Far from fixed locations, “West” and “East” are adaptable categories of imagined geography, whose fluidity I came to understand through my experience of investigating Western Europe, Eastern Europe, and East Asia in conjunction with one another, while wandering in the global space between Seoul and Warsaw. The geographical categorization of Polish studies in Germany, labeled Ostforschung (Eastern Studies) is “East,” while German studies in Poland, labeled Studia Zachodnie (Western Studies) is “West.” Germany as the East vis-à-vis France as the West became the West vis-à-vis Poland as the Ost. In turn, Poland considered itself as the West vis-à-vis “Asiatic” Russia. Likewise, Japan was posited as East in configuration with England, France, and Germany. Vis-à-vis Korea, China, and even Poland, Japan’s imagined geography shifts to West. In this transnational chain of historical imagination, East and West implies a sequential order of evolution. The sequential order from East to West connotes the temporalization of historical spaces in a linear developmental linear. Juxtaposing historical self-imaginations in Global Easts beyond national borders and historical specificities reveals a wide-ranging transversality of historical thinking of Marxist historicism, Red Orientalism, anti-Western Eurocentrism, and nationalist self-Orientalism.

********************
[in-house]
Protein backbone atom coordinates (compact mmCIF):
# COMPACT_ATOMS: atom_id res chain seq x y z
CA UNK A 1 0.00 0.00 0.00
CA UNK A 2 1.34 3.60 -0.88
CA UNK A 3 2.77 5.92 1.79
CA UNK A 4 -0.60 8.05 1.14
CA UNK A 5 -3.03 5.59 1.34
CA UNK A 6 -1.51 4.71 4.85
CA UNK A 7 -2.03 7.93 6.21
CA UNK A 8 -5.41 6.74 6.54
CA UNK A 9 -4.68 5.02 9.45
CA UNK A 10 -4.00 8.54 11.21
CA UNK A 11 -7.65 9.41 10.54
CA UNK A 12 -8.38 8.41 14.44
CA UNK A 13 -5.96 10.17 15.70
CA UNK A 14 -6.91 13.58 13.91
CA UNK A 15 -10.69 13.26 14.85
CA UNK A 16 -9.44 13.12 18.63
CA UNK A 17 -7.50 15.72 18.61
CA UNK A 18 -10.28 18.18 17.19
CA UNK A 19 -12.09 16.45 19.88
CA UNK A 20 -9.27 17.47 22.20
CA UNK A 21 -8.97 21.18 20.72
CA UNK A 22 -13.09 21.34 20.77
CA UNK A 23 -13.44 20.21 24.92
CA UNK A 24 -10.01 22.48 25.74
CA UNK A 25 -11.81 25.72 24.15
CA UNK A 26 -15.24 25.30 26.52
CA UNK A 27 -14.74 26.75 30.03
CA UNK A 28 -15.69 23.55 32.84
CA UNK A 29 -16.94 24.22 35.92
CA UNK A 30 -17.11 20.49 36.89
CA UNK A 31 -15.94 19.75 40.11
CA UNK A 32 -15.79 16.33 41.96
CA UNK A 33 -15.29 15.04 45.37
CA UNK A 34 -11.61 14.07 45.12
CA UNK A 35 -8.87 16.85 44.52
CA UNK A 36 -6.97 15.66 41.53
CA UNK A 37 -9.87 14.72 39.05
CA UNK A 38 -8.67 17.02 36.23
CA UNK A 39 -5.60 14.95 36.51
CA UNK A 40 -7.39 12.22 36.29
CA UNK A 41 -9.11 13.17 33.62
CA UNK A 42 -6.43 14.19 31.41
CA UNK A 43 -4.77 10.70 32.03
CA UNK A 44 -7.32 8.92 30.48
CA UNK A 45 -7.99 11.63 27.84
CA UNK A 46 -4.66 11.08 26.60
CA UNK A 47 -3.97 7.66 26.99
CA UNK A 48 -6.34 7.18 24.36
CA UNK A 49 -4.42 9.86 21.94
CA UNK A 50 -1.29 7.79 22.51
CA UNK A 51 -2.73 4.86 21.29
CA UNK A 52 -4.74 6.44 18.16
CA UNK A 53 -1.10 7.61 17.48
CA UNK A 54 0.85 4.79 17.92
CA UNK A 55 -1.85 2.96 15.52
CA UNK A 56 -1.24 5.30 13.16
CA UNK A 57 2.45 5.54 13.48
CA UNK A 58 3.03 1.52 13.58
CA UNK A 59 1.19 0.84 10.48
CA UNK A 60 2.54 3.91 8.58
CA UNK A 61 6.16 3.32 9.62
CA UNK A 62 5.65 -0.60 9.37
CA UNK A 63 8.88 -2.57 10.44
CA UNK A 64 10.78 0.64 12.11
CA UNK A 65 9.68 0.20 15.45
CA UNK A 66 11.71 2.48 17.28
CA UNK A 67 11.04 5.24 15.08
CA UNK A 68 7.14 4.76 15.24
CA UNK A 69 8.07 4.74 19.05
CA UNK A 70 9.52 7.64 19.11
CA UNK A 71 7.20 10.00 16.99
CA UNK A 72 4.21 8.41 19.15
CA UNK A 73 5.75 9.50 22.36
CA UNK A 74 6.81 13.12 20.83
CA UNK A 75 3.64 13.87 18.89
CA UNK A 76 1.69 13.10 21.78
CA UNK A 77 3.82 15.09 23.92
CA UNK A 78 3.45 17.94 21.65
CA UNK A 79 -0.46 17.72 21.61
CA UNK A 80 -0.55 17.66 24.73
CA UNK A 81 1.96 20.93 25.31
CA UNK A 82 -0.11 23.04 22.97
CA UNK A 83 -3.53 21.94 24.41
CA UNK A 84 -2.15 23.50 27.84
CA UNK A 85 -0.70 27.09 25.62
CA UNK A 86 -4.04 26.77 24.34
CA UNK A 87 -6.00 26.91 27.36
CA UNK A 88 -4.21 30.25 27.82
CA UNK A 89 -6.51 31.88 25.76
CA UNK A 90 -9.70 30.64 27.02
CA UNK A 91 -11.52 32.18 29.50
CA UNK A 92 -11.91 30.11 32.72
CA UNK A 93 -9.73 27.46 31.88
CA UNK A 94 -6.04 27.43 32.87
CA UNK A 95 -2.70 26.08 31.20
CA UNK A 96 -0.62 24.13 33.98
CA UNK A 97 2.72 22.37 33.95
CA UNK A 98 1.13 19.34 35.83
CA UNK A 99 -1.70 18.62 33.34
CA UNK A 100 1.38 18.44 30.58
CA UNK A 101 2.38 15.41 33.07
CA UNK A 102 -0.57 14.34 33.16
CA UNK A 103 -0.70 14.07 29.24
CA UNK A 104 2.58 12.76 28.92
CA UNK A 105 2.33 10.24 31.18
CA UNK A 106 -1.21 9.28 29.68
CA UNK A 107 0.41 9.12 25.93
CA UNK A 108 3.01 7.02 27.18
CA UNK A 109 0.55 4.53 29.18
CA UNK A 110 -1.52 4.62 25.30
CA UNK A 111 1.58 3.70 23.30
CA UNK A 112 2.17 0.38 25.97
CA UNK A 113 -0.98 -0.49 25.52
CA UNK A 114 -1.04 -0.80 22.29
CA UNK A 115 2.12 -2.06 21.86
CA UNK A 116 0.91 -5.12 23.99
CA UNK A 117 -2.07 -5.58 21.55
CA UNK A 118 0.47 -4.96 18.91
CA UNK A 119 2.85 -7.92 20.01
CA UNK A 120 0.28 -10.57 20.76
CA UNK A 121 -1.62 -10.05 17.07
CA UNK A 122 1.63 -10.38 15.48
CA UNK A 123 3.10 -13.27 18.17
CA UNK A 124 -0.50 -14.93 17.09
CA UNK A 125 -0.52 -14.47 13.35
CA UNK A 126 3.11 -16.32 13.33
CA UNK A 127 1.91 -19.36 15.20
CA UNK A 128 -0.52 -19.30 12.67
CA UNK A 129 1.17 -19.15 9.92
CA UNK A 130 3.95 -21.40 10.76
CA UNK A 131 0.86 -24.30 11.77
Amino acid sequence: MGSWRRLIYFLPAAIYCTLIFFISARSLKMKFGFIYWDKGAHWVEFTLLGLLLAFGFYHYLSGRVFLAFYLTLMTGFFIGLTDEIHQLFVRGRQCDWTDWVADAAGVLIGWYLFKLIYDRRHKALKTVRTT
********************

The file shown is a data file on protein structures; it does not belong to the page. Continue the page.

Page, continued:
Jie-Hyun Lim is Professor of Transnational History and director of the Critical Global Studies Institute at Sogang University, Seoul. He is now Principal Investigator of the research project Mnemonic Solidarity: Colonialism, War and Genocide in the Global Memory Space (2017-2024) and Series Editor of “Entangled Memories in the Global South” at Palgrave/Macmillan Publisher. His recent memory studies books include Global Easts: Remembering, Imagining, Practicing (Columbia Univ. Press, 2022). Victimhood Nationalism-A Global History (Humanist, 2021, Japanese translation-2022), Mnemonic Solidarity-Global Interventions (Palgrave, 2021) co-edited with Eve Rosenhaft. As a memory activist, he has been co-curating exhibitions of “Unwelcome Neighbors,” “Naming Forced Laborers” and others.